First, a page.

For attempt two on creating the power supply case with the living edge I changed my design a bit. First after seeing the problems the old living edge would cause when cutting on wood I reamped the pattern into one I saw commonly used with examples. I added much more lines instead of rectangles so that the wood would bend with a better curvature. Once I completed the living edge in a way that I believed would work, I improved the cable management by adding a hole for cable routing. Finally to improve the design I added an engraved pizza slice image for a bit of personalization. I will cut this pizza box as soon as the laser cutter in our lab is fixed. I will mount the power supply in this box and then mount the pizza box vertically on a section of spare wood connected to the CNC bed frame.
Above is an image of the new variation of the lines that will form the living edge. I fixed the old design which was a bund of rectangles that were staggered and replaced this by adding much more lines. This design allowed our group to bend wood for the pizza box.
This is the version two of the entire file. Changes have been made to the main box portion with an improved living hinge, better cable management, and a personalized pizza svg that will be engraved into the power supply case.
Above is a test cut I ran of the power supply pizza case. I tested the new living edge on cardboard first using imported settings on the lab’s laser cutter. I assembled the case and everything worked. The kerf bending was much stronger and more stable.
Before I committed to cutting the pizza box on large amounts of wood I first trimmed the side panels off the file and cut the small portion of kerf bending on the wood to see if the revamped design would even work. I learned alot from this as I never previously had tried kerf bending. I decided I should add more to have a gentler curve for the pizza box then I would cut out of wood.
Due to the size of the file I was trying to cut and the shortage of wood I had to look towards other 1/8th inch materials that I could use. After a bit of research I decided I would be able to use fiber board, the material used to create clipboards as it shared similar properties to wood and used the same settings. I tested by running the small pieces before the actual living hinge to see if it worked.
This is a photo of the completed pizza box utilizing the living hinge. It would either slide over the vertically mounted power supply and rout cables out the side or be a separate entity containing the power supply. I connected the tabs on the upper and lower to one sidewall allowing it to slide over the power supply. As you can see the kerf bending worked perfectly and the new wood posed no problems.
Above is a photo of the curve that the living edge gave me. Unlike the tests in attempt 1 and the first living edge test on wood, this design gave me a very gentle curve. The wood was very bendable and did not appear to be under any substantial stress.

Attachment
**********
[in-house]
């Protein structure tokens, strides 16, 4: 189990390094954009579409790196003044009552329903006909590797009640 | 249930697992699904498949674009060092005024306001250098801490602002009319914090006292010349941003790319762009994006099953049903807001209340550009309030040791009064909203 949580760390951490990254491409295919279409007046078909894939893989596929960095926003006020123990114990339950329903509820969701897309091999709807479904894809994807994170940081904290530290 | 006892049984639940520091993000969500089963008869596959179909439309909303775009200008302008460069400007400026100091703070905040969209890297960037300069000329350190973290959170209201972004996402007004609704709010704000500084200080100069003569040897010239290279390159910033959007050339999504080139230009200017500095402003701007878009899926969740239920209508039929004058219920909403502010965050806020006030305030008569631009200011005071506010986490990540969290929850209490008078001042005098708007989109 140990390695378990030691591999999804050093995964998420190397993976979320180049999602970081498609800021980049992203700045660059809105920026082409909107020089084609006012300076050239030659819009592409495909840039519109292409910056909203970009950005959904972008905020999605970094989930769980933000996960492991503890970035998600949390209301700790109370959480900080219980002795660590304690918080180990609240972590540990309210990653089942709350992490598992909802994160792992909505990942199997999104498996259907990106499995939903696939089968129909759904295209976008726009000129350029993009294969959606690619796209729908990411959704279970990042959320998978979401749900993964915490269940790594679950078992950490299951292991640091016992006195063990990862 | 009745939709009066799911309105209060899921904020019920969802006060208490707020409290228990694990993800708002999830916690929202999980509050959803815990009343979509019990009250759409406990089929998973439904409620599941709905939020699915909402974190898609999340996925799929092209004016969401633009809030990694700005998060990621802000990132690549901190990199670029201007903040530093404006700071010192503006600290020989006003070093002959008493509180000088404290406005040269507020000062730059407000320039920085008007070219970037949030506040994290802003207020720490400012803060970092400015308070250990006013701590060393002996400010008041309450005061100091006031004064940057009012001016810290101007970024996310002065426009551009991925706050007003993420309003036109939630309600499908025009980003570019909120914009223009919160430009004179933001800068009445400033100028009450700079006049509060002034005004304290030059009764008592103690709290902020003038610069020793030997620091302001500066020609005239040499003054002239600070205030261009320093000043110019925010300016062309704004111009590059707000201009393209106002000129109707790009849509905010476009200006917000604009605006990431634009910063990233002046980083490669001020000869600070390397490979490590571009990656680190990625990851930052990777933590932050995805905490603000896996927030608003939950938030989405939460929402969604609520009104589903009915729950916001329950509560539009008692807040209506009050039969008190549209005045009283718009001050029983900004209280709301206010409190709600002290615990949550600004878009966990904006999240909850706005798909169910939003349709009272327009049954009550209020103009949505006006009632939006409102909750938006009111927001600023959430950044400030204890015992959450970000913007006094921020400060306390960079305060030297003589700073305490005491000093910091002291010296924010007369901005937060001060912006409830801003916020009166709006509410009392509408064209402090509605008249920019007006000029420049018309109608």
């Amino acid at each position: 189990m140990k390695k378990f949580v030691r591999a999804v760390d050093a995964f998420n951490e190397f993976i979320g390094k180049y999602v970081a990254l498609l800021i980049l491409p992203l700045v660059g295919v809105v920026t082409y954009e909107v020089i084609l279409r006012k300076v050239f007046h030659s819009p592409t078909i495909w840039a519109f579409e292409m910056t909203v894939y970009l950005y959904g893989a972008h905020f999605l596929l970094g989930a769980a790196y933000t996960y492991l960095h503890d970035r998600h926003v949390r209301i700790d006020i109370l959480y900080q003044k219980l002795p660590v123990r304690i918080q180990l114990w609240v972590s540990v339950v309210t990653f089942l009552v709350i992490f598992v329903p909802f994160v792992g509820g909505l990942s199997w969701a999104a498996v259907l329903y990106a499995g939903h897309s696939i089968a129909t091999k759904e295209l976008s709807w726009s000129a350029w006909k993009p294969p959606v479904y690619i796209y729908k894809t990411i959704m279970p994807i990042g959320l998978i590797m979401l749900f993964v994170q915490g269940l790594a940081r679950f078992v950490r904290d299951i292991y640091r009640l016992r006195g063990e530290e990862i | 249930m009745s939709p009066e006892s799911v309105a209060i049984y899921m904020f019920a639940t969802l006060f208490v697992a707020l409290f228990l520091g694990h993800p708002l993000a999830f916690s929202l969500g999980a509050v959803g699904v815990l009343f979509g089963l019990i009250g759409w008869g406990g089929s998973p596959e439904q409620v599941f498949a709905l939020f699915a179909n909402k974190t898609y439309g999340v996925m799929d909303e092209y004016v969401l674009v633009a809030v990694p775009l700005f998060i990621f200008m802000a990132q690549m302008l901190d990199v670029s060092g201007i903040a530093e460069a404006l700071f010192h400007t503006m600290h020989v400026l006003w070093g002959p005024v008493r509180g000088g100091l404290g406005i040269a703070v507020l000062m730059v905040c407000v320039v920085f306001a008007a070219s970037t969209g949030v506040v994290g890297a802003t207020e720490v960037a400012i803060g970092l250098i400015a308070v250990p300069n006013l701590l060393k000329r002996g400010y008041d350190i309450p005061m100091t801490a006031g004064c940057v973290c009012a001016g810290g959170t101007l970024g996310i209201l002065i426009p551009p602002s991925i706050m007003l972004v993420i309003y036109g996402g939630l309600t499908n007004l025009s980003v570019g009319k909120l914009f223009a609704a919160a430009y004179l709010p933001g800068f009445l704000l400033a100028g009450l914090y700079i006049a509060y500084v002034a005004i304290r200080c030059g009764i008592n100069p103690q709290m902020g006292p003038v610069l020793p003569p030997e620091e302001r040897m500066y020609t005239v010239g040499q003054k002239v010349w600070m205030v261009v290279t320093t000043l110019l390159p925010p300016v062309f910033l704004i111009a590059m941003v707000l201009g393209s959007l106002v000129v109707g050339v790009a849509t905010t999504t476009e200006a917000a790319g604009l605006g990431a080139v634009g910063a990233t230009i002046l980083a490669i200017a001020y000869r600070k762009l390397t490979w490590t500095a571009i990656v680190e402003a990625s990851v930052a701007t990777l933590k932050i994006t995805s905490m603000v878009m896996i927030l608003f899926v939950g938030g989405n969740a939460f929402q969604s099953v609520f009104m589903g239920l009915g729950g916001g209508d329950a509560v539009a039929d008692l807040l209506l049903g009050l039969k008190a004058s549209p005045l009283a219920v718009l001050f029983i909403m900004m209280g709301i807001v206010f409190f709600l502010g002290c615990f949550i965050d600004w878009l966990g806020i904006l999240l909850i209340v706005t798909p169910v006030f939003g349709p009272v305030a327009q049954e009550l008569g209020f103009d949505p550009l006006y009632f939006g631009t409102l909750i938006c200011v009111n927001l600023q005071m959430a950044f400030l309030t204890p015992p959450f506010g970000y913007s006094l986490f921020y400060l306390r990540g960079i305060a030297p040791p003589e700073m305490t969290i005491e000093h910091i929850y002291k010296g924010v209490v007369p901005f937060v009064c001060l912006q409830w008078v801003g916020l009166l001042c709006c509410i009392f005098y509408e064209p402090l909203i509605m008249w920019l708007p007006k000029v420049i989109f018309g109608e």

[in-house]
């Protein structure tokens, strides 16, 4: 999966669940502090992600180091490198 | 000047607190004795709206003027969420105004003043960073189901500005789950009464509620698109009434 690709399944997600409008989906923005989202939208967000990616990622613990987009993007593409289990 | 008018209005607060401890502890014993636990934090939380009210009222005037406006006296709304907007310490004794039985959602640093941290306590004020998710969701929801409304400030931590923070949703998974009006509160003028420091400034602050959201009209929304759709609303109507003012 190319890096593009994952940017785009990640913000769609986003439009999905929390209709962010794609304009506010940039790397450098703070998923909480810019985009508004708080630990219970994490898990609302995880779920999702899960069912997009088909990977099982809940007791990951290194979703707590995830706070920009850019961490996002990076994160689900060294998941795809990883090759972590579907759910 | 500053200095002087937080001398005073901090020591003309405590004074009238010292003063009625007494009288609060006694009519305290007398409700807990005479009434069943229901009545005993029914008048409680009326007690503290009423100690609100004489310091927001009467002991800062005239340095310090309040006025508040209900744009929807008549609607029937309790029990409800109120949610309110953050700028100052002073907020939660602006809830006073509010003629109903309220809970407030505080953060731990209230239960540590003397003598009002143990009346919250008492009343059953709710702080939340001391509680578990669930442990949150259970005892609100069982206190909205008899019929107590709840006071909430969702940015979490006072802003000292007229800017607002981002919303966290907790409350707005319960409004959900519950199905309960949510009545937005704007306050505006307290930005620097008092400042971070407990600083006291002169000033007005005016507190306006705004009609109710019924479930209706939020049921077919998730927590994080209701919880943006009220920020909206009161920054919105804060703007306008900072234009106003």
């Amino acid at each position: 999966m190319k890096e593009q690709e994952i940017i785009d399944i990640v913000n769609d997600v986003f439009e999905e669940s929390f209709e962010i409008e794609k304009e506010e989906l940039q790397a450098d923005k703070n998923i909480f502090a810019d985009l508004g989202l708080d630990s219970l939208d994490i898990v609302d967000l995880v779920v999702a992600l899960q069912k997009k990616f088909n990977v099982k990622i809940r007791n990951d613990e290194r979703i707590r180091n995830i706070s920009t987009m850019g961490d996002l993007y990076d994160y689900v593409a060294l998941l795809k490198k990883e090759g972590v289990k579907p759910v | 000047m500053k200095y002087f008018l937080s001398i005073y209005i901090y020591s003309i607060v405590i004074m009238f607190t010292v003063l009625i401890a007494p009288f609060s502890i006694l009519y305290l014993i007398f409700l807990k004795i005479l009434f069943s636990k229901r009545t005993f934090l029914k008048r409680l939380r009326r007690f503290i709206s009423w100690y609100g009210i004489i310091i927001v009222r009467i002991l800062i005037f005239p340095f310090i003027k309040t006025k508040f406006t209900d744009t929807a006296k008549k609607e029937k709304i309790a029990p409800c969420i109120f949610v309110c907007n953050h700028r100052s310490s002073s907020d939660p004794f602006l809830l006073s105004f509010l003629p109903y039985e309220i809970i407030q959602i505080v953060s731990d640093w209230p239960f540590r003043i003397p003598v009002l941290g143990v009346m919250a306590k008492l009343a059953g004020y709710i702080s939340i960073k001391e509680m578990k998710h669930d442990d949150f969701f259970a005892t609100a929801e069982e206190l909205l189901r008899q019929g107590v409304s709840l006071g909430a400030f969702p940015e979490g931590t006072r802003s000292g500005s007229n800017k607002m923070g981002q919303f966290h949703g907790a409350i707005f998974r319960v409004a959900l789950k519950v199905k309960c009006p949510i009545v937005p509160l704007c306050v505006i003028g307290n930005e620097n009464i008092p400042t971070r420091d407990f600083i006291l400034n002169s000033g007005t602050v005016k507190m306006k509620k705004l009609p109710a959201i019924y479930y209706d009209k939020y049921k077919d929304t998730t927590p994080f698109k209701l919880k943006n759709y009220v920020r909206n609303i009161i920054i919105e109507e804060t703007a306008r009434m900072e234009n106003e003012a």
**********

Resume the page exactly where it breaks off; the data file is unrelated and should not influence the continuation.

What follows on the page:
Above is a photo of the file I used to print a case for the AC power cable. I used a caliper to obtain precise measurements on the power cable to make the case best as possible and all measured the screws we would be using to create mounting screw holes. I added a fillet to make the case flow smoother and look better with the overall design. This holder had to remain accessible as the switch would be responsible for turning the machine on and off.
This is the raw 3D print after I had just removed the supports. Everything looks successful and there are no imperfections. I now will attempt to mount the AC power cable to the case and make sure that everything fits tightly.
This is the final of the cable holder. The cable has been screwed in and fits smoothly.It has not yet been mounted as I am figuring out how to neatly organize the cables but once this is completed I will screw down the case. This case will mount close to the power supply as it needs to connect.
A video of the pizza machine in action featuring tool changing, extruding the pizza condiments through servo control, and overall a working machine.
Above is an image of the final product from machine week.The machine itself does not deviate much at all from the render above. The CNC machine was assembled using 3D printed connector pieces with aluminum extrusion. The machine uses V rollers created by Graham smith and to move the x axes and belts to move the z axis. The pizza preparing machine is capable of homing and locating itself thanks to the end stops Teddy placed along each axis. Teddy Warner was also responsible for the Gcode controlling tool change which our machine featured as well as the Marlin interface. The interface tracks the tool end position with X, Y, and Z coordinates. The tool changes slots in with the extrusion rods and allows the machine to grab the hoppers and lay down either sauce or cheese along the figure of the pizza thanks to a program written by Charles. The gantry has a circular clip on it capable of picking up each hooper which has a servo controlling whether or not the condiments are benign extruded. An interesting thing designed by Graham was the use of spacers on the V rollers. One of the V rollers did not align with the slot rail so he designed spacers on the laser cutter to align them. Overall after implementing the code and assembling the machine we are now able to prepare a pizza.
In conclusion to this week’s assignment I learned alot about machine design. I especially learned alot about the motion assembly and the level of precision required when assembling the gantry and the v rollers on each axis. Our group ran into numerous problems with these trolleys not being aligned which caused more problems throughout. I think this project aided my understanding of what each component in the machine building process does and how precise they need to be in order for the machine to function properly. I would know this due to how many times I had to re print or cut certain files due to errors that were just millimeters off.